Warbird Places: The New Forest Part 2: Holmsley South

Moving to the South-Western edge of the Forest, another old airfield site can be found. This field was constructed in 1941, originally intended for Coastal Command use against the German U-Boat threat. Building on the theme set earlier in this post, work on construction was far from complete when aircraft first started arriving.

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Flying commenced with RAF Wellingtons, later joined by USAAF B-24 Liberators. The Americans left late in 1942 and were soon replaced by Halifax bombers which took on the coastal patrol role. As 1943 unfolded the Halifax took on a new role, carrying out glider towing duties in the local area before carrying out ambitious delivery tow missions to Northern Africa.

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1944 saw the build up to the D-Day invasion commence which led to Hawker Typhoon’s and de Havilland Mosquitos taking up residence from the 2nd Tactical Air Force. After a brief period of USAAF operation late in 1944 the RAF took the site back becoming something of a hub for flying troops and freight to Europe.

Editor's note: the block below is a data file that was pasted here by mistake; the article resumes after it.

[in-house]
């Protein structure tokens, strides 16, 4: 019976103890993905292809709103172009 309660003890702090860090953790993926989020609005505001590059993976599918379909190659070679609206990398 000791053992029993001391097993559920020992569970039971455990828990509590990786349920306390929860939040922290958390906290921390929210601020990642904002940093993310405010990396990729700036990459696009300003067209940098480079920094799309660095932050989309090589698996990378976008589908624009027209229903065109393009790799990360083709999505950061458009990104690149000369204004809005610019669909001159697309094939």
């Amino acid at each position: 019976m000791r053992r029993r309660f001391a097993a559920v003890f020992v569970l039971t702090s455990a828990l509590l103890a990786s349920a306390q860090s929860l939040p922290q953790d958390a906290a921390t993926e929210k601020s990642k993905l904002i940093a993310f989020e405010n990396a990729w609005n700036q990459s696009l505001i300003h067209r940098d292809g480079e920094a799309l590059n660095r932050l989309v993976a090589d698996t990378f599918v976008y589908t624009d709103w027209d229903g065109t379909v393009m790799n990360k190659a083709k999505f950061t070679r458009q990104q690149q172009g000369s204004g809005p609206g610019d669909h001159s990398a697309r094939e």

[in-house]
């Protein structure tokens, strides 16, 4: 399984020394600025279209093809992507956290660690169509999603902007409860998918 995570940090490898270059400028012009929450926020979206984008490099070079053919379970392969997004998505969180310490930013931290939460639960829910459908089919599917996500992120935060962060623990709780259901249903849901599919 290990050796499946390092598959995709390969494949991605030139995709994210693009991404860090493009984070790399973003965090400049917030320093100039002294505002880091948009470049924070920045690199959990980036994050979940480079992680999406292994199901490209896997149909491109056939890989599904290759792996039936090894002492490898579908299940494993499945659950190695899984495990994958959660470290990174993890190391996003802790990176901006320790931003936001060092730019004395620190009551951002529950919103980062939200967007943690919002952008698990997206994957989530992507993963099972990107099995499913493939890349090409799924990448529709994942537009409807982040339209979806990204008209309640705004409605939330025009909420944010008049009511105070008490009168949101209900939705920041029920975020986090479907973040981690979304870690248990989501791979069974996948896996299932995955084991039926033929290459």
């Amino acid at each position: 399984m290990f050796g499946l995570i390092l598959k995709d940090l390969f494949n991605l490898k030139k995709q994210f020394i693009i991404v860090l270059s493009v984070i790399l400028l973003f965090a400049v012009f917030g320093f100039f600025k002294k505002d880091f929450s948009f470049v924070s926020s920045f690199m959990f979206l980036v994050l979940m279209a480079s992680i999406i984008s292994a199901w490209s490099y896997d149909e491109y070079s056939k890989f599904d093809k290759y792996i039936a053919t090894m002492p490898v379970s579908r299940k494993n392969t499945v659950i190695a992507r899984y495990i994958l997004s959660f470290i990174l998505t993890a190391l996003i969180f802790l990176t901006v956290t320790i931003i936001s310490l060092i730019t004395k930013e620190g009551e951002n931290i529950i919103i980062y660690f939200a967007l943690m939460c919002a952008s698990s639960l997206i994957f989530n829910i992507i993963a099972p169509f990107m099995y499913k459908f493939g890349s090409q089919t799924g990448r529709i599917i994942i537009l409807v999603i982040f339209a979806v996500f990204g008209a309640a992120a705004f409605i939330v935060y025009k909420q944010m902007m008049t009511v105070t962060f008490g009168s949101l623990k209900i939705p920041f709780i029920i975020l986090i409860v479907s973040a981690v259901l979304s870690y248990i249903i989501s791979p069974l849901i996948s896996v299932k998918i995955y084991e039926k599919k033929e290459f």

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Much like other sites in the forest, it was initially used to house those displaced by the events of war before eventually being returned to nature.

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Unlike other sites in the forest a large portion of original concrete still remains, with a portion of the main runway remaining on private land. Parking up off the main road it is easy to take a walk around the airfield. The old cross runway can be clearly seen where the forest has not quite regrown and the outlines of the old taxiways can still clearly be seen, imprinted into the ground.

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An approach road to the campsite build on the old dispersals is actually the remaining taxiway and the dispersal pans are now home to caravan parking, a surreal sight in amongst the forests surroundings.

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Stepping off the approach road and walking a short while you pass the old mountings for the runway lights before you stop and look to your left and right and see a clearly outlined gap in the landscape that marks out the main runway.

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Today the site forms part of a campsite but also hosts the New Forest Airfield Memorial, which stands as a proud reminder of this areas aviation heritage. The memorial features as this posts main image and provides great information about the airfields of the New Forest.

 

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